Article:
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A question about mould - good or bad? Reblochon pink interior mould.

Thanks for the info. In some further reading that I did after posting I read that a pink colouring could also be a yeast and wondered if I was too quick and possibly inaccurate to describe it as "mould"? It was the soft portion of the cheese that was uniformly coloured as though it had been dip dyed on the corner.

I did consider that it might still be ok to eat but due to the smell decided to err on the side of caution and return it rather than eat it (I certainly wasn't going to take it to the dinner I was going to that night) and just wondered at the inference that they thought if fine to sell it as it was, provided warning was given. Admittedly at that point the shop assistant had not actually looked at the example that I returned but did seemed unsurprised for the Reblochon they were selling. It sounds like not every cheese retailer would sell it at that point?

I'll try a less funky version in the future and raw milk Reblochon at that.

Feb 25, 2014
cichlisuite in Cheese

A question about mould - good or bad? Reblochon pink interior mould.

I really regret not taking a photo as it would make all of this so much more simple.

I bought a Reblochon recently, a half round and it looked alright. It was clearly pretty ripe with a definite orange/pink color in the rind. When I cut a first wedge out of it, though there was a strong colour change on a triangular portion that extended from the top corner down to a half inch in along the base of the round (does that make sense? essentially it was the outside bottom corner of the round). The rest of the interior was the soft yellow that you see in any pic if you google it. That triangle along the outer edge, though, was a very distinct pink. It also smelled highly of ammonia (I know that's common with ripe soft cheeses and not necessarily a bad thing but the rest of the cheese didn't have any of that smell, just the pink bit).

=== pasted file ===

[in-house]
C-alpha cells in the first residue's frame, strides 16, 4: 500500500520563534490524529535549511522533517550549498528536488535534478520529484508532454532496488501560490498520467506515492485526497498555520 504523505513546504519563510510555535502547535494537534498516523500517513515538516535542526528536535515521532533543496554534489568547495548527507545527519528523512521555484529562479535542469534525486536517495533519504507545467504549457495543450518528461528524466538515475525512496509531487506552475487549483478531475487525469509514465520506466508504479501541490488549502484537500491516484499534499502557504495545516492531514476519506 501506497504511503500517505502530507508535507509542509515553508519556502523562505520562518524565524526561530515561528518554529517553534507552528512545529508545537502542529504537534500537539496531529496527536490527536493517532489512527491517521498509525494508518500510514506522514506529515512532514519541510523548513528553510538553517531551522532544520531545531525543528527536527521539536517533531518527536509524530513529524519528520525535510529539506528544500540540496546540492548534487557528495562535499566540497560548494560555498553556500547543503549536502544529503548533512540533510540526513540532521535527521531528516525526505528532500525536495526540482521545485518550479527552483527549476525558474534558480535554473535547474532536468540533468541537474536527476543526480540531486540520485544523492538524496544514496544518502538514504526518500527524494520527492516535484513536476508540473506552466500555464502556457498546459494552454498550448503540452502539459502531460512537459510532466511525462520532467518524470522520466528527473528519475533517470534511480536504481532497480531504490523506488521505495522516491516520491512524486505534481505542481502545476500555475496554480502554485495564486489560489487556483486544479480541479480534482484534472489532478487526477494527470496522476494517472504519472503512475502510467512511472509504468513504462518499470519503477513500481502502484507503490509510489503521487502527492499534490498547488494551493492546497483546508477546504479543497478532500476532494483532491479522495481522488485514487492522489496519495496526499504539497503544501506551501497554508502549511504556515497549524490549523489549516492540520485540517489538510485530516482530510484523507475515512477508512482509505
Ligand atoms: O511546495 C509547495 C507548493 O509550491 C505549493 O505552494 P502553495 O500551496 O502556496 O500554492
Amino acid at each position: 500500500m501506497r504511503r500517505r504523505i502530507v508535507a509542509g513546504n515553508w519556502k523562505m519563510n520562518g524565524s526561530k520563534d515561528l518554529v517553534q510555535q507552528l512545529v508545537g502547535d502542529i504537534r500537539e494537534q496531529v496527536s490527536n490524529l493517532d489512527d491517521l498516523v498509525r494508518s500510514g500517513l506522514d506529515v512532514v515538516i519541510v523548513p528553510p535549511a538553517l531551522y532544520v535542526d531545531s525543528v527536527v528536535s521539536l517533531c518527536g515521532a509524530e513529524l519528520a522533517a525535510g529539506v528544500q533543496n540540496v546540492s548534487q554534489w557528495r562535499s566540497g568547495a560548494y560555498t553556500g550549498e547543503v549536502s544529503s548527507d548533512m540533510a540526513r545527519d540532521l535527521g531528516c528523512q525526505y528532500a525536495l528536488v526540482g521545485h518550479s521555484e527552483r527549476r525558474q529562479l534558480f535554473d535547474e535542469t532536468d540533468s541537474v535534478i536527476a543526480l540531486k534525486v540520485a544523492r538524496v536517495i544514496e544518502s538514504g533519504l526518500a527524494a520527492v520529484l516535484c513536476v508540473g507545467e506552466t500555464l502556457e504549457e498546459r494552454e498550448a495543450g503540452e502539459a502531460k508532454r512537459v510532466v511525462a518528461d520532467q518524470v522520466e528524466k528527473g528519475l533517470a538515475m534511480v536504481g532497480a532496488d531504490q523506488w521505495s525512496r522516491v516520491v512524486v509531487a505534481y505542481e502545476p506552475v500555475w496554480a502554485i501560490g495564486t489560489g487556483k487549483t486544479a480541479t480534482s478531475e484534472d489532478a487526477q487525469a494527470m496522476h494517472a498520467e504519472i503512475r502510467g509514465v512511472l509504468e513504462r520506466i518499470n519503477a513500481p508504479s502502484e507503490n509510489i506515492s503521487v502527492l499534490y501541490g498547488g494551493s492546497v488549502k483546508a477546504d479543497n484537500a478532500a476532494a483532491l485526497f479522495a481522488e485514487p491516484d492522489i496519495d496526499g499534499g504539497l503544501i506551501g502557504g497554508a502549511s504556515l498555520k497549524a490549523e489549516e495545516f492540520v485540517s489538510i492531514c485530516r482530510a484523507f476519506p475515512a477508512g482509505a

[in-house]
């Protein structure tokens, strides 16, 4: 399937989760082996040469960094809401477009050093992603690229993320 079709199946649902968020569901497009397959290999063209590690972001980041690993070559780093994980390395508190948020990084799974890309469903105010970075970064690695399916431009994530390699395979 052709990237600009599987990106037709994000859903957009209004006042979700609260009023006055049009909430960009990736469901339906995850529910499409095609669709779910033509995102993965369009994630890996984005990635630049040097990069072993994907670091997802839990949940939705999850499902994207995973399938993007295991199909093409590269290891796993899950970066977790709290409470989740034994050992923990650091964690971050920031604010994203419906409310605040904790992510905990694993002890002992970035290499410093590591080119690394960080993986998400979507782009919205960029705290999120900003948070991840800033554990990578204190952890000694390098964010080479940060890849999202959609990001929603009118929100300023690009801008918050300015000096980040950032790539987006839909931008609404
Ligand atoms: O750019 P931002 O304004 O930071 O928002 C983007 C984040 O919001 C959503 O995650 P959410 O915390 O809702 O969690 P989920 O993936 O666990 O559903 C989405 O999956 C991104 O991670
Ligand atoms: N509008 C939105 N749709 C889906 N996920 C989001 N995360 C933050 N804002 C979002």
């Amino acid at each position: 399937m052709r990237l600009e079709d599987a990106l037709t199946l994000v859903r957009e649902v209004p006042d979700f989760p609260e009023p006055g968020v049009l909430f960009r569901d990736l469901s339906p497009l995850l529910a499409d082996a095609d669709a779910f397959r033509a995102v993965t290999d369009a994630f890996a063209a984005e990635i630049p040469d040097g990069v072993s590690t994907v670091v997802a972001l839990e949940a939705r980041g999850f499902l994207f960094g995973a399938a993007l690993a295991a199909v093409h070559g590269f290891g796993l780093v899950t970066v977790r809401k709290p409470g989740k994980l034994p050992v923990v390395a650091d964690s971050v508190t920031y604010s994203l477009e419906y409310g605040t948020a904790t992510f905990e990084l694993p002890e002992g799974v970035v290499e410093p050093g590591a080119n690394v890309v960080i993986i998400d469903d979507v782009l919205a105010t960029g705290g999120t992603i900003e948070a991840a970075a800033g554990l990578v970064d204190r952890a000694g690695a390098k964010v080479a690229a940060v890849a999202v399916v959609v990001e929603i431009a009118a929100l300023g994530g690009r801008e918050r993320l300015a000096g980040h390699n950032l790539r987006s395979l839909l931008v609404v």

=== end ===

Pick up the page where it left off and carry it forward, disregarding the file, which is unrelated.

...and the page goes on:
So I returned it to the store and they said, "Oh yes, it's very ripe. It's still edible but someone should have warned you that it was very strong". They were happy to refund my money but their suggestion that it was still fine to eat left me wondering.

So my question: is that sort of mould development (pink mould in the interior) on a Reblochon considered acceptable/good/normal maturation or would it be considered flawed/past its prime/bad? Would it be normal to sell it at that stage?

Obviously I know that mould is an integral part of cheese making and not all mould is bad. There are no images online of that sort of thing that I could find, which I confess made me think it was probably flawed rather than merely very ripe (there's no shortage of ripe camembert oozing). I wish I had a French cheese expert to hand to explain.

Feb 23, 2014
cichlisuite in Cheese

How distinctly American is takeout/delivery?

In Australia the practice of taking home uneaten food (it's also commonly called a "doggie bag" here) has been around for as long as I remember but of late a significant number of restaurants will not permit it for health reasons. The potential responsibility (possibly legal) for food poisoning has led them to refuse such practices. When food has sat on a table for some time and is then taken home (obviously with still more time before it is refrigerated) and not eaten for perhaps 24 hours the risk of unacceptable bacteria levels developing is obviously enough to deter restaurants from permitting the practice.

Nov 01, 2009
cichlisuite in General Topics